In October 2003, the US Consumer Product Safety Commission (CPSC) published an 80 page guide for manufacturers to use when developing consumer product instructions. The instruction materials include owner’s manuals, assembly instructions, training materials, product repair or recall information, maintenance and trouble shooting guides, quick reference guides, and storage or disposal information. The guide includes sections on planning instructions, capturing and maintaining attention, securing comprehension, motivating compliance, presenting safety information, and evaluating the instructions. The Manufacturer’s Guide to Developing Consumer Product Instructions is available in the CPSC electronic library at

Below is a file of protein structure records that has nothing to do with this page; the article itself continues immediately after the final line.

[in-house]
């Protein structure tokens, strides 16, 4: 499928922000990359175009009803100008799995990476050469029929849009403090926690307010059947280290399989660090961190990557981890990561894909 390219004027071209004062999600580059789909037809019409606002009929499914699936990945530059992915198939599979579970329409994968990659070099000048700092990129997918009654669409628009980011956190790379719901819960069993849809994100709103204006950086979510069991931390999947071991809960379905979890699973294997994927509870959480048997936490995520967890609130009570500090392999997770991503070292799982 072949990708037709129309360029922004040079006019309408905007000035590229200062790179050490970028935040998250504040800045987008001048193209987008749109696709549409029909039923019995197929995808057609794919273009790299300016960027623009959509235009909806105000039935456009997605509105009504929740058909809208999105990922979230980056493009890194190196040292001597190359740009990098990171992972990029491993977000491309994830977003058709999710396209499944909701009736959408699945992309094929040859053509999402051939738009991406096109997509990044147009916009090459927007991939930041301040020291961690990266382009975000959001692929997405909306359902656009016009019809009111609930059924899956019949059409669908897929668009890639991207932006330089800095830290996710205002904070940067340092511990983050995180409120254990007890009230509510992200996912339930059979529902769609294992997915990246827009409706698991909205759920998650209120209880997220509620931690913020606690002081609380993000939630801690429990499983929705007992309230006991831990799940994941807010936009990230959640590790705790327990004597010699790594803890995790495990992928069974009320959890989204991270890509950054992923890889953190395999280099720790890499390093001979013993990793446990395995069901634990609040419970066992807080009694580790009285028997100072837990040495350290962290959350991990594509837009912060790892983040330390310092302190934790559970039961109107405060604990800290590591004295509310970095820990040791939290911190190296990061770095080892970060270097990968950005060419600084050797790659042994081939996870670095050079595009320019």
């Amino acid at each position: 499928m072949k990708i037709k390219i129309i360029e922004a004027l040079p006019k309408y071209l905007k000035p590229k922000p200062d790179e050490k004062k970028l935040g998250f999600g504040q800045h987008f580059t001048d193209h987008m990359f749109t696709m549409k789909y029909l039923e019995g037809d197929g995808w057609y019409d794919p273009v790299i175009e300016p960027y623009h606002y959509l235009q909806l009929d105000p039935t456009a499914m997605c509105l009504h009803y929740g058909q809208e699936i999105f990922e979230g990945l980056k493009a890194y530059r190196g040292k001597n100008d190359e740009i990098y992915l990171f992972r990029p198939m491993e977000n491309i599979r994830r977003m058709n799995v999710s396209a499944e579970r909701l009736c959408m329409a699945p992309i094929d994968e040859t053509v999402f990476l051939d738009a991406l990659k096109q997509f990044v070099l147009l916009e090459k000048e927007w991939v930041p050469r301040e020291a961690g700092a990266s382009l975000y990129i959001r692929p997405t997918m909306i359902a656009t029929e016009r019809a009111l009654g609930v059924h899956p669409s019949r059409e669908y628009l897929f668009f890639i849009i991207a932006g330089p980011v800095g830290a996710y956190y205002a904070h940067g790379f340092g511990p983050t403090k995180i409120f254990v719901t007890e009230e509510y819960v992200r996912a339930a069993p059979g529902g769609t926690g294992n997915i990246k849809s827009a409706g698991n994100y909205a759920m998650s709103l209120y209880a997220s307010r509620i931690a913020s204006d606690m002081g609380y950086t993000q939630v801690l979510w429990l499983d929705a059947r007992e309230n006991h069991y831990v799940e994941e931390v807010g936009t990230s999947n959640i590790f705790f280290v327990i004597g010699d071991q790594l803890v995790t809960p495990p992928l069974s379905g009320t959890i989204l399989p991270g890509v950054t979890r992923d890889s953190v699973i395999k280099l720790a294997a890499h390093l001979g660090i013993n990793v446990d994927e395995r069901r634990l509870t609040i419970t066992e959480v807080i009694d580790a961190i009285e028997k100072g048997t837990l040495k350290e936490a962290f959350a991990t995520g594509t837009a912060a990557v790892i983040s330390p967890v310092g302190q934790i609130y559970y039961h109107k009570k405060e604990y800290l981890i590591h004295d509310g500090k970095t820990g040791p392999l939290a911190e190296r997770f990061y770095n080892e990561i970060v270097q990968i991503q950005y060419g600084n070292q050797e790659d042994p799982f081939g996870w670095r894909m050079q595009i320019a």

The European Commission is organizing a seminar for consumer associations on non-food product safety monitoring in June 2004. Some of the issues DG SANCO plans to discuss are the importance of the market surveillance and enforcement in ensuring a high level of consumer product safety; the new General Product Safety Directive requirements on market surveillance and enforcement and the relevant Community level procedures (RAPEX, safeguard clauses etc); the present situation of market surveillance in the EU countries and problems encountered; the opportunities and role for consumer associations in the area of consumer product safety monitoring (testing, dialogue with authorities, monitoring the functioning of surveillance systems, collaboration on recalls and consumer information, awareness raising, collection of complaints, etc); and an exchange of experience and best practices of consumer associations on activities related to product safety monitoring.